1. Wow, this really hits at what I’ve seen and suspected was very wide spread. Also, resonates with my desire to encourage parents to give the gift of LISTENING to their kids and each other! In the church, we as parents tend to have our identity wrapped up in how our kids behave, talk, think, share their opinions etc. especially, when they are different than ours or seem to counter our religious beliefs, Christian “norms of behavior,” idealogy…the list goes on. So we don’t really listen, we hear them briefly then react to what’s coming out of their mouths! We judge, lecture, tell them how they’re wrong etc. Why in the world would they want to talk to us?! We struggled with this for years when our 3 kids were in their teens and early 20’s. It took a lot of reading and letting books like He Loves Me, Can You Hear Me Now? and Keep Your Love On marinate in our hearts and minds. Then we took action to put into practice loving by listening and talking well while allowing the Holy Spirit to anchor our identity in Christ. Some counseling helped, too! Whew, it’s been a journey but so so very worth it!! The healing and restoration we’ve seen I shout from the roof tops to whoever will listen but STILL find that parents/adults think it seems like too much work, too much change. That can be frustrating. I will be sharing these findings of Springtide when they’re released and will contact Josh! Our three kids are now 29, 26 and 25. Two are married and all know they are known by a Father that loves, adores and delights in them for who they are not for what they do. They listen to each other, to their spouses and others. They use their skills of listening, talking and loving in their workplaces and with extended family and friends. One of them worked with youth for several years while she was learning new ways of communicating within our family. Some of those kids whom are older now will share how much they love her and she loved them! We ARE NOT PERFECT in this. We all fail, get triggered, don’t listen well at times but we come back to Jesus, listen for His voice and move as His Spirit moves in and through us. We apologize more and now we often will catch ourselves when we aren’t listening well. Listening and talking well has become part of our DNA and we all revert back, more of the time, to this transformed DNA within us. We seek to lay down our pride in wanting to be “right” and face the hurt when it happens in order to choose connection with each other. We share our journey with others in hopes that others will not just want to change but actually make it part of their lifestyle to give this gift of listening. I pray and hope that this new data will impact us as a body of Christ followers to not be afraid to reach out, to love our kids for who they are and not who we want them to be and that we’ll take the time to be present with them. The phone thing is tough but we’ve found when people KNOW we’re interested in them they can lay it down. Even if they can’t is doesn’t mean they don’t “see and hear” us listening. 🙂 Thank you for your work and sharing this message!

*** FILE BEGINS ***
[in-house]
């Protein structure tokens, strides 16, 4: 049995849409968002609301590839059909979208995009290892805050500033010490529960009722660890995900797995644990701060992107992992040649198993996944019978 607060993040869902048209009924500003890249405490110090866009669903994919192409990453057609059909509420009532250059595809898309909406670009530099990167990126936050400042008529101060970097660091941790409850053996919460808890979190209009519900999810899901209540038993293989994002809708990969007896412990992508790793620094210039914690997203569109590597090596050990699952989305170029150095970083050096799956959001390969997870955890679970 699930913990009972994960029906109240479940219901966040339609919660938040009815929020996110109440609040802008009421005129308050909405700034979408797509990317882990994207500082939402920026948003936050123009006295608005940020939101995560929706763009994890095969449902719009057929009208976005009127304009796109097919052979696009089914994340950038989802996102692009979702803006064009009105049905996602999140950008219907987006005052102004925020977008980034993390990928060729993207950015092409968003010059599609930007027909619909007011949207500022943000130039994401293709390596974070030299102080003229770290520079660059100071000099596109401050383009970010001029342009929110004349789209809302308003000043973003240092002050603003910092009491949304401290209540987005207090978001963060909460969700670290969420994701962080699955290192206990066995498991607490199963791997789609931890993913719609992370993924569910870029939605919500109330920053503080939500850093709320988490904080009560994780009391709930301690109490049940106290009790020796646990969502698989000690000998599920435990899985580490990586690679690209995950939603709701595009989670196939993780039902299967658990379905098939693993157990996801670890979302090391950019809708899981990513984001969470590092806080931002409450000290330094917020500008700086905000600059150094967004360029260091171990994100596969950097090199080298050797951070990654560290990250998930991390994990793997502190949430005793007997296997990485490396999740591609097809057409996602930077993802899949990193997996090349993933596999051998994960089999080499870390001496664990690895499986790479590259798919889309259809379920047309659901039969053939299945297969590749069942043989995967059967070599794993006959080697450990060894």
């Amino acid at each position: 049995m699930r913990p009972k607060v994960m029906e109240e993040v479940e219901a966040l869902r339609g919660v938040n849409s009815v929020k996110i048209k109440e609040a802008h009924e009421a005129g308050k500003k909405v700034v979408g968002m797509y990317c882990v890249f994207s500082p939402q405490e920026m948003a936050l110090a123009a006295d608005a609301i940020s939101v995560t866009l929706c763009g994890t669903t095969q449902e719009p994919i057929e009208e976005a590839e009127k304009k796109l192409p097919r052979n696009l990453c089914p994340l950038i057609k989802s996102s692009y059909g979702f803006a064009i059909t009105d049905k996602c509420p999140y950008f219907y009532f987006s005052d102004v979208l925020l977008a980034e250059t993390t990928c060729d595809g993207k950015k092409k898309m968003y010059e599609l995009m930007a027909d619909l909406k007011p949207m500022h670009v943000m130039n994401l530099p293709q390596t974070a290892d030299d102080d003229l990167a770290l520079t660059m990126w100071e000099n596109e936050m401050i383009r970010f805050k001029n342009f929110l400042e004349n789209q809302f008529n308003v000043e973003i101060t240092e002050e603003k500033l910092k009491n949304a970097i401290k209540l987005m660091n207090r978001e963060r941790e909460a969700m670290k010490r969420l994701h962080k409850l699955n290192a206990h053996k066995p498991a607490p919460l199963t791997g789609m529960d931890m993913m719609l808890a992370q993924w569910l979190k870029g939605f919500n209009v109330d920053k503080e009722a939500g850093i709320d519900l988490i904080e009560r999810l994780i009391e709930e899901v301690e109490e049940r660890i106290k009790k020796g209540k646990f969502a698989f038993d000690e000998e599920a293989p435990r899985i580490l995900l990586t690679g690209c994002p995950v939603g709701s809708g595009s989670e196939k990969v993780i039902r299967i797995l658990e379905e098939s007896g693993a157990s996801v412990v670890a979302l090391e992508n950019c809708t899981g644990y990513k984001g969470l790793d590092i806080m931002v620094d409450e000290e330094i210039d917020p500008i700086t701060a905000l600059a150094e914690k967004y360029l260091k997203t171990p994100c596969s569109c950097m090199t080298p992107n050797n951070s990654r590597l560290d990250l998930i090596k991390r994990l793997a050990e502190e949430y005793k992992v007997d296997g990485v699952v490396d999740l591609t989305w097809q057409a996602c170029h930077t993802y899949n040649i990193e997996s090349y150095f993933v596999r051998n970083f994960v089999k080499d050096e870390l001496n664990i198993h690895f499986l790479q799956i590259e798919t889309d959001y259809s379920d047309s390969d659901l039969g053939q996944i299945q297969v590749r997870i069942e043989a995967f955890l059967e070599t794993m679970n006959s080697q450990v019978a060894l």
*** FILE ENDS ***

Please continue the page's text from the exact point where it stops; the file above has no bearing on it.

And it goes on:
2. Thanks, Terri. I’m glad the work resonates with you. Your experiences are exactly what drive the kind of research we do at Springtide. Glad we got a chance to connect over email as well.